Prudhoe Bay is the largest oil field in North America, and it ranks among the 20 largest fields in the world. The operator, BP, estimates the original oil in place to be about 25 billion barrels, and gas in place is estimated to be 46 trillion cubic feet.1
Through December 2015, cumulative production from the Prudhoe Bay Field totaled nearly 12.6 billion barrels of oil, and the Prudhoe Oil Pool contributed nearly 11.7 billion barrels to this total.2
Associated produced water and most of the associated produced gas are currently re-injected to maintain reservoir pressure.
The Prudhoe Bay State No. 1 exploratory well discovered this pool in 1968. In that well, DST No. 12 (a 48-1/2 hour production test that began June 1, 1968) produced oil at a maximum rate of 2,415 barrels per day, with an average estimated rate of about 2,025 barrels per day.3
Regular oil production began in April 1969, exceeded an average rate of 1,000,000 barrels per day in March of 1978, and then peaked in January 1987 at 1,627,036 barrels per day. In March 1994, oil production from the pool dropped below 1,000,000 barrels per day. For the last three months of 2010, the Prudhoe Oil Pool produced an average of 257,150 barrels of oil per day. Between 2009 and 2013, Prudhoe Bay dropped from first place to third place amongst all U.S. oil fields, falling behind two Texas oil fields, the Eagle Ford Shale Play and the Sprayberry Trend.4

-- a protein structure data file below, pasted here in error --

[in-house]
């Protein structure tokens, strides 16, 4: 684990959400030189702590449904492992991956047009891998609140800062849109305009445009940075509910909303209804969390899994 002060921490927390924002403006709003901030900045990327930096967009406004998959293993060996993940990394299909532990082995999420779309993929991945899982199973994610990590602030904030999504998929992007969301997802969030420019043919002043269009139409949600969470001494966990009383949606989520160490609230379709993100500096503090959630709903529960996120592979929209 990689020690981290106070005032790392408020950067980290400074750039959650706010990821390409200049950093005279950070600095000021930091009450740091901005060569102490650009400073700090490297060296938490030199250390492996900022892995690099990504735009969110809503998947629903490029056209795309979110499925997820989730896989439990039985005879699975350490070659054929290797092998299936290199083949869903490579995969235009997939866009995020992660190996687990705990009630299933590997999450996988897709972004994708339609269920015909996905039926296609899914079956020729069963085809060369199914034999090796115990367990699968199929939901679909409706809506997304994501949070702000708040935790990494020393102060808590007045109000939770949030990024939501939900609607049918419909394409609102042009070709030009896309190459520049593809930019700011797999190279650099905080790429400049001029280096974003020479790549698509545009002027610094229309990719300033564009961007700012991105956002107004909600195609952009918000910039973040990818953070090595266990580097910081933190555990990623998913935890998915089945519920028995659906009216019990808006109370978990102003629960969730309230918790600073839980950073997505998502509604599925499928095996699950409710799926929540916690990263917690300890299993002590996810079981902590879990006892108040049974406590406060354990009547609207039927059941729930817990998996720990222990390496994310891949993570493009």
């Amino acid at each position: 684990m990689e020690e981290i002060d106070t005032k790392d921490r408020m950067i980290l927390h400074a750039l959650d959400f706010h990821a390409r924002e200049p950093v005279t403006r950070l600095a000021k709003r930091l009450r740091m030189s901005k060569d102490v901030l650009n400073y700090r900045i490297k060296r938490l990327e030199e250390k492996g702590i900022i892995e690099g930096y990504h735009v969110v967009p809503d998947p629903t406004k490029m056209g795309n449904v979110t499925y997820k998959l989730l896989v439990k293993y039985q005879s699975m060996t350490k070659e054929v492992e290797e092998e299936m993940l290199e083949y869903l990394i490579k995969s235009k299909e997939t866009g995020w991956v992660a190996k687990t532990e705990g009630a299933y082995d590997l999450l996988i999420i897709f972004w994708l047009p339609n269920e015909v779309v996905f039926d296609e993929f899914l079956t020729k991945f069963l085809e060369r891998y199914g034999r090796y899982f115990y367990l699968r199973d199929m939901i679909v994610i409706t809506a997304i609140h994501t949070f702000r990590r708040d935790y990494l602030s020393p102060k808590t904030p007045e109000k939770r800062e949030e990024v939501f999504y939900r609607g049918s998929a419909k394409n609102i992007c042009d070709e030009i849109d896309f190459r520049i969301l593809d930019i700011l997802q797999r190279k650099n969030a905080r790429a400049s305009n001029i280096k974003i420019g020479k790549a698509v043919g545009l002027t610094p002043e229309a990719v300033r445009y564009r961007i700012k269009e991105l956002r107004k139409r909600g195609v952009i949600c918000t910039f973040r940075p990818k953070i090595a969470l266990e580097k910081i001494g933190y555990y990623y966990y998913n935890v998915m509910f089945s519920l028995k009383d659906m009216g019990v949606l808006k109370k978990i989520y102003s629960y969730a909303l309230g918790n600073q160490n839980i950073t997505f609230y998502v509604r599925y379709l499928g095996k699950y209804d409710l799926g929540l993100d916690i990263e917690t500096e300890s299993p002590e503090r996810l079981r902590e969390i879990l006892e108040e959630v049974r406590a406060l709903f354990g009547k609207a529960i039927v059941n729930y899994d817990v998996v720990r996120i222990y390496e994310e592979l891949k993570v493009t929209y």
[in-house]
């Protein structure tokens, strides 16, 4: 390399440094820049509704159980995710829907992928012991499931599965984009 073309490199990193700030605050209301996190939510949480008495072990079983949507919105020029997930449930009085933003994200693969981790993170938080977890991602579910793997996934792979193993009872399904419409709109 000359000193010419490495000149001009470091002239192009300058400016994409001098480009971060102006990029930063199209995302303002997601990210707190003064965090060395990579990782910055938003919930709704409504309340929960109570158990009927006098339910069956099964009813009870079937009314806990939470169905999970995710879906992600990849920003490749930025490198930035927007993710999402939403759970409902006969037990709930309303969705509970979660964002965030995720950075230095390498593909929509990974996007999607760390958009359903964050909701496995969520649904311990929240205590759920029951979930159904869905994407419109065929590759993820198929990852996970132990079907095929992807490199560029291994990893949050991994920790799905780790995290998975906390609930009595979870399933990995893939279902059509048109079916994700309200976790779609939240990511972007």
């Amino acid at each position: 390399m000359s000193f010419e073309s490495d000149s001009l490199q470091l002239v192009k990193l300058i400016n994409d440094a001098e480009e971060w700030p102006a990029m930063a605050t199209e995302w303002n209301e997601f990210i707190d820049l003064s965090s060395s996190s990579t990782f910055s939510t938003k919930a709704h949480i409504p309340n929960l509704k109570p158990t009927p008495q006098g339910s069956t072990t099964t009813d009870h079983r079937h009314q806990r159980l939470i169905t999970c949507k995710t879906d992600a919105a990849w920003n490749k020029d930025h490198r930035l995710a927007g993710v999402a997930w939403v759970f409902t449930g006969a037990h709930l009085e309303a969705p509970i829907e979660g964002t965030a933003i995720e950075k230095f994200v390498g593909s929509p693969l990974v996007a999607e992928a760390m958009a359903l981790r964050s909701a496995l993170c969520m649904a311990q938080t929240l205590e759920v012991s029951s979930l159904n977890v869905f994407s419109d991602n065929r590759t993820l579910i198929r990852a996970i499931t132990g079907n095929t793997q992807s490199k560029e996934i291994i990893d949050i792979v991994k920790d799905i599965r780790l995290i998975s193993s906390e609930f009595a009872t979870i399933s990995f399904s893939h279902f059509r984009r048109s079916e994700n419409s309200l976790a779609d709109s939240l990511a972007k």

For the last three months of 2015, the Prudhoe Oil Pool averaged 218,100 barrels of oil per day.5
In October 2015, the AOGCC approved Conservation Order No. 341F, which increased the allowable annual average gas offtake rate from the Prudhoe Oil Pool from 2.7 to 3.6 billion standard cubic feet of gas per day to adequate capacity to meet the anticipated gas sales requirements for the proposed Alaska LNG project. That same order determined the carbon dioxide within the Alaska LNG gas treatment plant effluent stream would prove to be a very valuable resource for enhanced recover projects on the North Slope of Alaska.6
At that same time, the AOGCC also approved Area Injection Order Nos. 3B and 4G, which authorized injection of carbon dioxide and other gas treatment plant effluent gasses from sources within or outside of the Prudhoe Bay Unit to be injected into the Prudhoe Oil Pool for purposes of pressure maintenance and enhanced oil recovery.7,8